Newtown CT Shooting

12:08pm

Tue March 26, 2013

11:06am

Thu March 7, 2013
The Two-Way

Newtown, Conn. Students Are Granted A Waiver On Exams

Originally published on Thu March 7, 2013 12:08 pm

The student victims of the Connecticut school shooting rampage that left 20 first-graders and six educators dead in December have been granted an unprecedented one-time waiver on taking standardized tests.

The AP reports:

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7:12am

Thu March 7, 2013
The Two-Way

Today: First Key Votes On Gun Laws Since Newtown Shootings

Originally published on Thu March 7, 2013 10:52 am

Guns on display at a show in Fort Wayne, Ind., last month.
Brian Cassella MCT /Landov

Update at 12:45 p.m. ET. One Measure Approved So Far:

"The Senate Judiciary Committee approved legislation Thursday making gun trafficking a federal crime as lawmakers cast the first vote in Congress to curb firearms since December's horrific shootings at a Connecticut elementary school," The Associated Press writes.

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1:36pm

Wed February 27, 2013
The Two-Way

Senate Hearing On Gun Control Turns Emotional

Neil Heslin, father of six-year-old Sandy Hook Elementary School shooting victim Jesse Lewis, holds a picture of him with Jesse as he testifies during a hearing before the Senate Judiciary Committee on Wednesday.
Alex Wong Getty Images

Things on Capitol Hill today turned emotional, when Neil Heslin, whose 6-year-old son was killed in Sandy Hook, testified before the Senate Judiciary Committee.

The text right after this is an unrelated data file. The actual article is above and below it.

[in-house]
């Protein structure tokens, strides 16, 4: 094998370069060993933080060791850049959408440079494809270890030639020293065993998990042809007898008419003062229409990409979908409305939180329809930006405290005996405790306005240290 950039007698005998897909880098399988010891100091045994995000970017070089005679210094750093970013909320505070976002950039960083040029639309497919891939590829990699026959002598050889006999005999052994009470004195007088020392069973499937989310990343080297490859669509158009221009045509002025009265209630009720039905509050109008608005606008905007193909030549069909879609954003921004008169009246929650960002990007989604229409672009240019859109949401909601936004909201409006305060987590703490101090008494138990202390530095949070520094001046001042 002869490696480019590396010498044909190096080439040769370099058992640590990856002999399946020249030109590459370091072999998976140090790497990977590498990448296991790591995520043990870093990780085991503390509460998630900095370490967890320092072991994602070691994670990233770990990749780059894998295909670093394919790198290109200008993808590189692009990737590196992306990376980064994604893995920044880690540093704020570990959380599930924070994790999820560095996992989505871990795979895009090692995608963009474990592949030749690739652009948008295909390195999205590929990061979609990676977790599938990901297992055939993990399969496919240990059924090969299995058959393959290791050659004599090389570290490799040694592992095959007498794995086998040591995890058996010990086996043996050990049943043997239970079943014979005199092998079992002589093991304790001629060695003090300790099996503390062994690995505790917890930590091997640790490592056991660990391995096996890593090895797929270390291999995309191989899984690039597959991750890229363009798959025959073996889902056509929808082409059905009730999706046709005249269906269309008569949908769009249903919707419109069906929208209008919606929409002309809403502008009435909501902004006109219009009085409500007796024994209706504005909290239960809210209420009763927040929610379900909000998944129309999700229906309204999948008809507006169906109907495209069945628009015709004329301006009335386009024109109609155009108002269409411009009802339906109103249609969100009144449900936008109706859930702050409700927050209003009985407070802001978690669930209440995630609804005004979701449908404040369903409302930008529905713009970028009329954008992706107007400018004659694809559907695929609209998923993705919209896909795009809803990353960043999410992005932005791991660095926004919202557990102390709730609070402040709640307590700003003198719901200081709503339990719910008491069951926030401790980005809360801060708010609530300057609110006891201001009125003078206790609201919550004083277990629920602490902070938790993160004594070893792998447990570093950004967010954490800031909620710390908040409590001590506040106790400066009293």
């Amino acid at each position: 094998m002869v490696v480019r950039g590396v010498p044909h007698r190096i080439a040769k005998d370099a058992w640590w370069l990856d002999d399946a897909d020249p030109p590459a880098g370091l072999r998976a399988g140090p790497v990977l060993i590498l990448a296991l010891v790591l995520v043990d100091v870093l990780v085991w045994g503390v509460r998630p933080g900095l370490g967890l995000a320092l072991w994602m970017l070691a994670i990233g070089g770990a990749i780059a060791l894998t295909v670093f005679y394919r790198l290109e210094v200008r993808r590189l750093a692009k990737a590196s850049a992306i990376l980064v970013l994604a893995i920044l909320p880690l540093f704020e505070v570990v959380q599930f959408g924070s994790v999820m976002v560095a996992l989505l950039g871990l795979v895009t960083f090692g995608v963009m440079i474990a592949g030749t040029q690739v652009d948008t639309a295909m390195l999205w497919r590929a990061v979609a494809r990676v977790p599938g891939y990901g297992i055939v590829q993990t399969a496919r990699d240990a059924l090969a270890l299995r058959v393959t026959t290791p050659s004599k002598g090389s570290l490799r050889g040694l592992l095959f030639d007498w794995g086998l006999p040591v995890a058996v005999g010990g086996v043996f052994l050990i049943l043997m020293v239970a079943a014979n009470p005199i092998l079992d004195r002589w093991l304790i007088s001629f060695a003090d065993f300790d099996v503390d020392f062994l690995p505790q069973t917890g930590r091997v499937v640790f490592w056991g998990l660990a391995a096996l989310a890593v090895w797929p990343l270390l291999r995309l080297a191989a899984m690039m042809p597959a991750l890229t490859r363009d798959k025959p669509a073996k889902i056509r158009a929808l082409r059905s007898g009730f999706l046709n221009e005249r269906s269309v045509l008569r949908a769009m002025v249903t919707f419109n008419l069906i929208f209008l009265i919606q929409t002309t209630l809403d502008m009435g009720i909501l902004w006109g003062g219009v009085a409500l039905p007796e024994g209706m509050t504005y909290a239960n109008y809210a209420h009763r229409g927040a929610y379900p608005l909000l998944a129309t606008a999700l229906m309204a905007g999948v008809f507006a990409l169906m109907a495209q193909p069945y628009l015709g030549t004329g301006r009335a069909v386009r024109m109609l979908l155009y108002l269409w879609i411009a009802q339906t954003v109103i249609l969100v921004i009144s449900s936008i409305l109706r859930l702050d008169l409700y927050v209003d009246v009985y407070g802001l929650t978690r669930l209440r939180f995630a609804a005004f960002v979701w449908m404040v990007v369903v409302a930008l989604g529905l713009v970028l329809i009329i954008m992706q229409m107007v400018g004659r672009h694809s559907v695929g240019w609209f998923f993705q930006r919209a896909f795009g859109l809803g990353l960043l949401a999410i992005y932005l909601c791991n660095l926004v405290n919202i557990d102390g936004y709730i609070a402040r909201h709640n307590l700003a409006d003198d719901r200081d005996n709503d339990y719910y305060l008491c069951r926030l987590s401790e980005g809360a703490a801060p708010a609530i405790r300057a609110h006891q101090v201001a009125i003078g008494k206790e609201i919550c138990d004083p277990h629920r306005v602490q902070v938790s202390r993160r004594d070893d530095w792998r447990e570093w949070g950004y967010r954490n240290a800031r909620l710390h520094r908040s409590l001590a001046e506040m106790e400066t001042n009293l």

Throughout, Heslin held a picture of him holding his son Jesse Lewis, who was 6 at the time of rampage, during his first Christmas. Two other oversized pictures of a smiling Jesse were place on easels beside him.

Heslin's voice cracked almost from the beginning, when he said Jesse was killed about 20 minutes after he dropped him off at school.

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1:25am

Mon February 25, 2013
Shootings In Newtown, Conn.

What Will Happen To All The Letters People Sent to Newtown?

Originally published on Mon February 25, 2013 7:11 am

A drawing from a child sent to Newtown. Illustrator Ross MacDonald, who wants to archive and preserve art like this sent to the town after the elementary school shootings, calls it "both profoundly moving and just a beautiful piece of folk art."
Courtesy of Ross MacDonald

Two months after the massacre at an elementary school in Connecticut, letters, cards and gifts continue to arrive in Newtown each day, but the town is not sure what to do with it all.

The outpouring of grief started arriving just days after the shooting at Sandy Hook Elementary School — poetry, stories, banners and posters. Soon the halls of Newtown's Municipal Center and buildings all over town were packed with messages from children and parents, from a soldier in Afghanistan and an inmate at a California prison.

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